View Full Version : Gyromagnetic Compass System

16th Apr 2006, 17:01
Hi to all!

Very happry to find a forum whereby all pilots gather... First of all, I am vincent from Singapore, currently serving in Singapore Air Force as a pilot trainee.

Ok, I have got some questions pertaining to Aircraft instruments. I am pretty confused with some flight instrument, namely DI, AI and most importantly, the Gyromagnetic Compass System! I am totally confused over this topic, I tried to find the answers online, but useless... Can someone here explain what's the use of this compass system, the modes(SLAVED, FREE) and the components. And I am also confused over this gyro thingy...

Would appreciate if someone here can advise and will be great if there's any websites that I can refer to ...



17th Apr 2006, 05:36
I see you need a lot of information there Vincent. I can't help with all of it - actually I think a textbook from your library would be more helpful than anything here - but try the following to start with:

How Stuff Works (http://science.howstuffworks.com/gyroscope.htm) or Wikipedia (http://en.wikipedia.org/wiki/Gyroscope).

In particular, understand rigidity and precession. Wander is also important to understand. Look these up on Google if you like. (Better search for "gyroscope rigidity" rather than just "rigidity" though I think...)

As for the gyroscopic compass (I presume you mean "remote indicating gyroscopic compass"), perhaps this might help a little:

Part A: a device that detects the earth's magnetic field, and generates an electrical signal according to what direction the aircraft is pointing. This is a fluxgate detector.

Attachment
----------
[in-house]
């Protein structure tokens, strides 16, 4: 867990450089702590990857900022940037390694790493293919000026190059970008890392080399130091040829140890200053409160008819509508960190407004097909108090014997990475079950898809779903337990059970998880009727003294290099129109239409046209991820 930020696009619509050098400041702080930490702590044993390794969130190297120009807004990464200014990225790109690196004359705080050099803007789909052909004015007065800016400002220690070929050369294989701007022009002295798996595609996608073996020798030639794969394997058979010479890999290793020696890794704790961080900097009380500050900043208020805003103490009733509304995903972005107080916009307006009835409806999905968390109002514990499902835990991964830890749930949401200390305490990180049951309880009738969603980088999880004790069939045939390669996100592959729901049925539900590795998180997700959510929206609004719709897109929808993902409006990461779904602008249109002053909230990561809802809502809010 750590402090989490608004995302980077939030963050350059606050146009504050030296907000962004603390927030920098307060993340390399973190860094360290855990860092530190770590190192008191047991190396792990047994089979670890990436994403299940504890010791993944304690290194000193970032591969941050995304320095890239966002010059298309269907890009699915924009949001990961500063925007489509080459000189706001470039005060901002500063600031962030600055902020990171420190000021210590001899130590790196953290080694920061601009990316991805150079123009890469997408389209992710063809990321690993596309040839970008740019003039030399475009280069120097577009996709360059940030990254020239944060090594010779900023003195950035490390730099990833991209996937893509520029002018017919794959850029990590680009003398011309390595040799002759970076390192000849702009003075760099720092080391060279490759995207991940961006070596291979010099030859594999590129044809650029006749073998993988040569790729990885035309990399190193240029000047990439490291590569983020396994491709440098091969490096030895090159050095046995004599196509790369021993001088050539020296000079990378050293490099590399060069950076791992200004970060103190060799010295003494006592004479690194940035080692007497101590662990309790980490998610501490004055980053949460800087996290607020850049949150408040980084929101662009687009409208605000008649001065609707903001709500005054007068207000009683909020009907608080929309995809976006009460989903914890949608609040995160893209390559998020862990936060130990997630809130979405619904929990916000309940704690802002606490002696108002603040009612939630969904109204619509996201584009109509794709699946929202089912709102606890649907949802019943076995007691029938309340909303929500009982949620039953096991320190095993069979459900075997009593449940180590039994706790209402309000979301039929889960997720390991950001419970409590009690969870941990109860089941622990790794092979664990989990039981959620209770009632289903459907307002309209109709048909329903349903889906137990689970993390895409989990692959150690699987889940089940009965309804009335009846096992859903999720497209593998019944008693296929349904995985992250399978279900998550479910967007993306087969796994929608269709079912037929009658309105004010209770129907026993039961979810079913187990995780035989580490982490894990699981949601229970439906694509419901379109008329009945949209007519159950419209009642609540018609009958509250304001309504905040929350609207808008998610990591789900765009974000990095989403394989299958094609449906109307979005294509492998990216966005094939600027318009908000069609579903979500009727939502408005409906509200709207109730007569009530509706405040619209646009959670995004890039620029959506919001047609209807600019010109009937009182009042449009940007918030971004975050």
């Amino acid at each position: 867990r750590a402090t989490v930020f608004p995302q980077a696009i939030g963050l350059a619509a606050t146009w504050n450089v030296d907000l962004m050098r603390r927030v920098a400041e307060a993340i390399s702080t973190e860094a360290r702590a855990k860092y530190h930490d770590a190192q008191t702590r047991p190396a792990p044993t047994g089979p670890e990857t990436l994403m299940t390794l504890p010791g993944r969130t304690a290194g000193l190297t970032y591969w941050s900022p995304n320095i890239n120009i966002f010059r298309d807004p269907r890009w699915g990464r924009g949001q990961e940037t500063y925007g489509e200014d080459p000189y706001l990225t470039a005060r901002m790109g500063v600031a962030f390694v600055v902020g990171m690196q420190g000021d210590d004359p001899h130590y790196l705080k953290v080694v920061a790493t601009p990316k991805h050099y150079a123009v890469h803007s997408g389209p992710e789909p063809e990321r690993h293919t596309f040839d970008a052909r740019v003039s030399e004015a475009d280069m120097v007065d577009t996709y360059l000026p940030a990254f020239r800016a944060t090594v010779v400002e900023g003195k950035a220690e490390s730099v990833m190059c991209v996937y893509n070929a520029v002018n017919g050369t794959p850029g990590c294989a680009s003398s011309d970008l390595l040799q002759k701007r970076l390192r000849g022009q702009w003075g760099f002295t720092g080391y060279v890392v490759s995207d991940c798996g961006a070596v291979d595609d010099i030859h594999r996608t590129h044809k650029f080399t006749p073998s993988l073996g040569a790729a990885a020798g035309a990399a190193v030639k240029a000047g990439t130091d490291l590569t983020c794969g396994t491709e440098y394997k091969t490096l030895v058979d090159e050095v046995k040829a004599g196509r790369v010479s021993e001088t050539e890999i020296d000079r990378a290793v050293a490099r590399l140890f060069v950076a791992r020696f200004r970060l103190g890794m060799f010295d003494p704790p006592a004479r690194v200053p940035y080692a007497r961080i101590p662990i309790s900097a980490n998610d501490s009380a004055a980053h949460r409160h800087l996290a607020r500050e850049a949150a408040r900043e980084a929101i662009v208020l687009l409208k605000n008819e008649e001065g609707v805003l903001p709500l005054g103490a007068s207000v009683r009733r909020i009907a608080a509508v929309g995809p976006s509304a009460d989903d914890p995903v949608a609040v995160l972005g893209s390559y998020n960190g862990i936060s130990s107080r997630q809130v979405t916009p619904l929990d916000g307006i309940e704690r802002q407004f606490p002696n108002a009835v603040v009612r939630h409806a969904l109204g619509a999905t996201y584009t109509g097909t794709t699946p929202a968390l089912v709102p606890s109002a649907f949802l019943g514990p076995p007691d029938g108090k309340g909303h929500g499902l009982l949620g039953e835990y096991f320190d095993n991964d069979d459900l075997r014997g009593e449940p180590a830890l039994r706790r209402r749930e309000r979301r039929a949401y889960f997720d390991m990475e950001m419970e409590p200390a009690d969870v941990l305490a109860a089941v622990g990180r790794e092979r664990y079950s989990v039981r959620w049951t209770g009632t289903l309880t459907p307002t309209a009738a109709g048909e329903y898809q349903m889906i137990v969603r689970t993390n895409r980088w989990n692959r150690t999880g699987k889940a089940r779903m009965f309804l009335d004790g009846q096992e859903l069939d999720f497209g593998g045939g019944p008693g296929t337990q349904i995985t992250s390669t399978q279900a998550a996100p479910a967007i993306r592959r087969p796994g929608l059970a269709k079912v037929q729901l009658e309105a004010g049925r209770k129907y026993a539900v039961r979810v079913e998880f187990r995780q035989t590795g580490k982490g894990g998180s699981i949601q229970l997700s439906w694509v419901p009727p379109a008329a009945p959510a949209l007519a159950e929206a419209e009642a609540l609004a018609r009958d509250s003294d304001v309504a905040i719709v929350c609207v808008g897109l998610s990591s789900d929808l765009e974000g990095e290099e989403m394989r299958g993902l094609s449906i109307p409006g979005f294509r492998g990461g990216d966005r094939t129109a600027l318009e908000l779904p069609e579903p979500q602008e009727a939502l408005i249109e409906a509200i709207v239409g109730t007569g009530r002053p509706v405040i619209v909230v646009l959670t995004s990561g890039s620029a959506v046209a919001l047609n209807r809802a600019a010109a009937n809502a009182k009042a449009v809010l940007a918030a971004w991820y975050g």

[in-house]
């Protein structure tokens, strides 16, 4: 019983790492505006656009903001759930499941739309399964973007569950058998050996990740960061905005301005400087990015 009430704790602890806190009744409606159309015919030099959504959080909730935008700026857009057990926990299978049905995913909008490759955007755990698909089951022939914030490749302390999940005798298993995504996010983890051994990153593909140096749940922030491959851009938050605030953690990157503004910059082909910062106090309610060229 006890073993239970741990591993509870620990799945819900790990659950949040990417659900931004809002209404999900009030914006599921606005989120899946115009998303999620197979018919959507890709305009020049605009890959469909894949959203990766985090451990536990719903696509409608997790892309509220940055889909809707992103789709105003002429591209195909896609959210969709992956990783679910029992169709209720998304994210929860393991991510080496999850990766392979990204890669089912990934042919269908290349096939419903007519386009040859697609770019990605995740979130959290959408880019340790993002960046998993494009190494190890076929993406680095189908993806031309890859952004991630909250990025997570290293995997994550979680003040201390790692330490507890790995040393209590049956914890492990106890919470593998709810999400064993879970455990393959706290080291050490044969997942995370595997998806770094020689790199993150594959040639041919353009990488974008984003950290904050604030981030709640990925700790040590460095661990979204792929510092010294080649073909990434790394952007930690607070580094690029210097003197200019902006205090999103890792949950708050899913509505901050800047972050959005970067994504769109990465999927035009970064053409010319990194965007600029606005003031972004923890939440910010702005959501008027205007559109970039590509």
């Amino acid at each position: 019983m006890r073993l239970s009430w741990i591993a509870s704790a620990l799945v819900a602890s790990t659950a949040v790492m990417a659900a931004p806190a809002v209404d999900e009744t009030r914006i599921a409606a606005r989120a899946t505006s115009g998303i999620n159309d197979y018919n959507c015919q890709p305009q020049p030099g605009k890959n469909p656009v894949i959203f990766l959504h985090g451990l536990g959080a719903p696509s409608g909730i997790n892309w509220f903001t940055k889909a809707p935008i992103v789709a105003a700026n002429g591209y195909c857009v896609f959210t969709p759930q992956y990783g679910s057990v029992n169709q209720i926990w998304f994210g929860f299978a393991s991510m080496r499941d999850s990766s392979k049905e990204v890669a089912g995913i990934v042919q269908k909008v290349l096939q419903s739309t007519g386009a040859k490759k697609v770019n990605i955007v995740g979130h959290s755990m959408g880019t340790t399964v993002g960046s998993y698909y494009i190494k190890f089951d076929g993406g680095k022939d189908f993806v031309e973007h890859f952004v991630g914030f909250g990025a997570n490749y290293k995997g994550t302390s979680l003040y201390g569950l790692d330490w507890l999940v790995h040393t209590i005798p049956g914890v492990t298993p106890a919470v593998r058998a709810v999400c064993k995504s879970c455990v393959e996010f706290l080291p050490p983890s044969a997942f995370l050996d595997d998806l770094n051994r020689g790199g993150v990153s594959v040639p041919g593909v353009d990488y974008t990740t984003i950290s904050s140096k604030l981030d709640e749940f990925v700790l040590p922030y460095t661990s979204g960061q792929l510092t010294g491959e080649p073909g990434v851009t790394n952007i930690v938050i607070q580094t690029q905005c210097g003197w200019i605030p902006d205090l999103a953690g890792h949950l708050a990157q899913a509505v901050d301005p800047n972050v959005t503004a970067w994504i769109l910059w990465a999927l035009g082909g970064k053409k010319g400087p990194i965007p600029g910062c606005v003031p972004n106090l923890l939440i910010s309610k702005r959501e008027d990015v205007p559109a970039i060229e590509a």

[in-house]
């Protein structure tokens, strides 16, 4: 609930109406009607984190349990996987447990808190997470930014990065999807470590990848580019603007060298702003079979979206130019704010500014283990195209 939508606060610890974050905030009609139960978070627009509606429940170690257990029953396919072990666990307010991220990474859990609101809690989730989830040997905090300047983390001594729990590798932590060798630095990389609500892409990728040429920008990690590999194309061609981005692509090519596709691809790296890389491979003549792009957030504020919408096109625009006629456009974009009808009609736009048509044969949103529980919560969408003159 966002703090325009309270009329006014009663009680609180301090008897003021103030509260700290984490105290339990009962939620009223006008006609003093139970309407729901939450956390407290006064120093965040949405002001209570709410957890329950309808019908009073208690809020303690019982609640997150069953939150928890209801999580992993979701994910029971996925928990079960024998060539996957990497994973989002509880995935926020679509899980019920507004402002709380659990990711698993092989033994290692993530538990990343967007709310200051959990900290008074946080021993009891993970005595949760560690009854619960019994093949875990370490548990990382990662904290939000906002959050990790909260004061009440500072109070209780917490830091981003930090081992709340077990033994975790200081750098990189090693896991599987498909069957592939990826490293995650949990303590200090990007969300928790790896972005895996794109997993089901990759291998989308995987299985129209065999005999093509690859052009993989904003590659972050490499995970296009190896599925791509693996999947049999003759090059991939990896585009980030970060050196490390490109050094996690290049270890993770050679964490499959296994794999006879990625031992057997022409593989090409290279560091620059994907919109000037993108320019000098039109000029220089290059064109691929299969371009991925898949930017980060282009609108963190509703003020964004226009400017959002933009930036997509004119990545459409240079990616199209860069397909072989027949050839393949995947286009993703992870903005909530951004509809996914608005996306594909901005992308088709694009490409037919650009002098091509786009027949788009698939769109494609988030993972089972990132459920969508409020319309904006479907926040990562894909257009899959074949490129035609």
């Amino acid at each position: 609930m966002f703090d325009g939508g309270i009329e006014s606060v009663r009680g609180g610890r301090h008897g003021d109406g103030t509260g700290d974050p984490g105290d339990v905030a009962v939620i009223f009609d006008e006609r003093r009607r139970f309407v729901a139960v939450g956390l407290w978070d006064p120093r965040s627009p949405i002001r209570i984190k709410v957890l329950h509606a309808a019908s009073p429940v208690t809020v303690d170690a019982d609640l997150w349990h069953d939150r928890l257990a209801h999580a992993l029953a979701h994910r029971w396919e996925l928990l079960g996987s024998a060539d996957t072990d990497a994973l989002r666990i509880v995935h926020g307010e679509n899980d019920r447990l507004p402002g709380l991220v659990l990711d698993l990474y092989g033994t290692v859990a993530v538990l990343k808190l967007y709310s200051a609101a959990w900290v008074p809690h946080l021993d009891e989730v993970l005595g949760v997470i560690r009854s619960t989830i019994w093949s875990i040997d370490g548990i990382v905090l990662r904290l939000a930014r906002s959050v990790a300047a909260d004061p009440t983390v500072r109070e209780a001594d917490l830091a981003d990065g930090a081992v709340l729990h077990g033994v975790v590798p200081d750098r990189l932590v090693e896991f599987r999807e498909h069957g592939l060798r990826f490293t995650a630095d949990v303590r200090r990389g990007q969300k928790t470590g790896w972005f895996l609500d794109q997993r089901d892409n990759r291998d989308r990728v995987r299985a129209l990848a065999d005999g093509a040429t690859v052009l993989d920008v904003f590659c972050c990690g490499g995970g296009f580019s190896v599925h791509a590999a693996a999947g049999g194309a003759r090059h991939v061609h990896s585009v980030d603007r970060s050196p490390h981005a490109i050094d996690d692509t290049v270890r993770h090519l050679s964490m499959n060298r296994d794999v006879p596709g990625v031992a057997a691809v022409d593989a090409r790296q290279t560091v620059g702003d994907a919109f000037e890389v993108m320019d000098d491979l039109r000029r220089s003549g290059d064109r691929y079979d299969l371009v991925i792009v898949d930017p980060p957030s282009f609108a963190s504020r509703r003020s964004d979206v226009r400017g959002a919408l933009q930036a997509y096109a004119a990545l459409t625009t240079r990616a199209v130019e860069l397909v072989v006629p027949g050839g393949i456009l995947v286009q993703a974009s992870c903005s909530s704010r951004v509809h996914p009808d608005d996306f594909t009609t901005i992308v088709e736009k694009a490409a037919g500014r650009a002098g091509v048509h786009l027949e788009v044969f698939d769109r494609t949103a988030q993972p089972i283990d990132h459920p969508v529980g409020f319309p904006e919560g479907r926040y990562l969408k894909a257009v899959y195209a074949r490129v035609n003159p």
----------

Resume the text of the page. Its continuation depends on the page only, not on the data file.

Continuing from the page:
Part B: an ordinary gyroscope that has a horizontal axis and works like a DI. When the aircraft turns, the gyroscope does not turn (because it has rigidity) and so the pilot can look at the gyroscope to see whether he has turned and if so, how much.

Part C: an electric motor that corrects the gyroscope so that when it suffers from wander - that is, when the gyroscope wanders off the actual heading that it should be pointing to - the fluxgate detector corrects it. If this part is working properly, the pilot gets gyroscopic accuracy during a turn just like a DI, but it is reset to actual aircraft heading continuously, which saves the pilot from having to cross-check the aircraft magnetic compass in between turns.

SLAVED - when the remote indicating gyroscopic compass is working as described above. The pilot's compass is run by a gyroscope which is slaved to the fluxgate detector.

FREE - when Part A or Part C is turned off, so the pilot's compass is not automatically corrected. He will have to manually correct it every few minutes by looking at the standby compass. Free mode is useful if Part A or Part C are not working properly.

Hope this helps,